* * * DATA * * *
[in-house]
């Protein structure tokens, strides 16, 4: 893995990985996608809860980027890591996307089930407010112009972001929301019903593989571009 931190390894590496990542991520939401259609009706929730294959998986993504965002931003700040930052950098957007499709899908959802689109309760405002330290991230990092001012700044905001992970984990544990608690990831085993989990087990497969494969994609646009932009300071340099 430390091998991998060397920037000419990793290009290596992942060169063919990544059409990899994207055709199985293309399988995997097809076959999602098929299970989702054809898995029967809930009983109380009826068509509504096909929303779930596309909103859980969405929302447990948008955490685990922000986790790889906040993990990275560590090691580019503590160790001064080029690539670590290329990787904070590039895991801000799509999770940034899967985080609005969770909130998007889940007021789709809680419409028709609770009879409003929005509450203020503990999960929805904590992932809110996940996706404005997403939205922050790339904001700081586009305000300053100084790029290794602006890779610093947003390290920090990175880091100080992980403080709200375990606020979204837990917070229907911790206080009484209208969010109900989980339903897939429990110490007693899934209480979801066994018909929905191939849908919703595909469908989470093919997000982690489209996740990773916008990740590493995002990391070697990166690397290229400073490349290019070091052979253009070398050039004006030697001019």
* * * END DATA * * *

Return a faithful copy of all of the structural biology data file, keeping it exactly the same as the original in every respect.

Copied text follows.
[in-house]
């Protein structure tokens, strides 16, 4: 893995990985996608809860980027890591996307089930407010112009972001929301019903593989571009 931190390894590496990542991520939401259609009706929730294959998986993504965002931003700040930052950098957007499709899908959802689109309760405002330290991230990092001012700044905001992970984990544990608690990831085993989990087990497969494969994609646009932009300071340099 430390091998991998060397920037000419990793290009290596992942060169063919990544059409990899994207055709199985293309399988995997097809076959999602098929299970989702054809898995029967809930009983109380009826068509509504096909929303779930596309909103859980969405929302447990948008955490685990922000986790790889906040993990990275560590090691580019503590160790001064080029690539670590290329990787904070590039895991801000799509999770940034899967985080609005969770909130998007889940007021789709809680419409028709609770009879409003929005509450203020503990999960929805904590992932809110996940996706404005997403939205922050790339904001700081586009305000300053100084790029290794602006890779610093947003390290920090990175880091100080992980403080709200375990606020979204837990917070229907911790206080009484209208969010109900989980339903897939429990110490007693899934209480979801066994018909929905191939849908919703595909469908989470093919997000982690489209996740990773916008990740590493995002990391070697990166690397290229400073490349290019070091052979253009070398050039004006030697001019």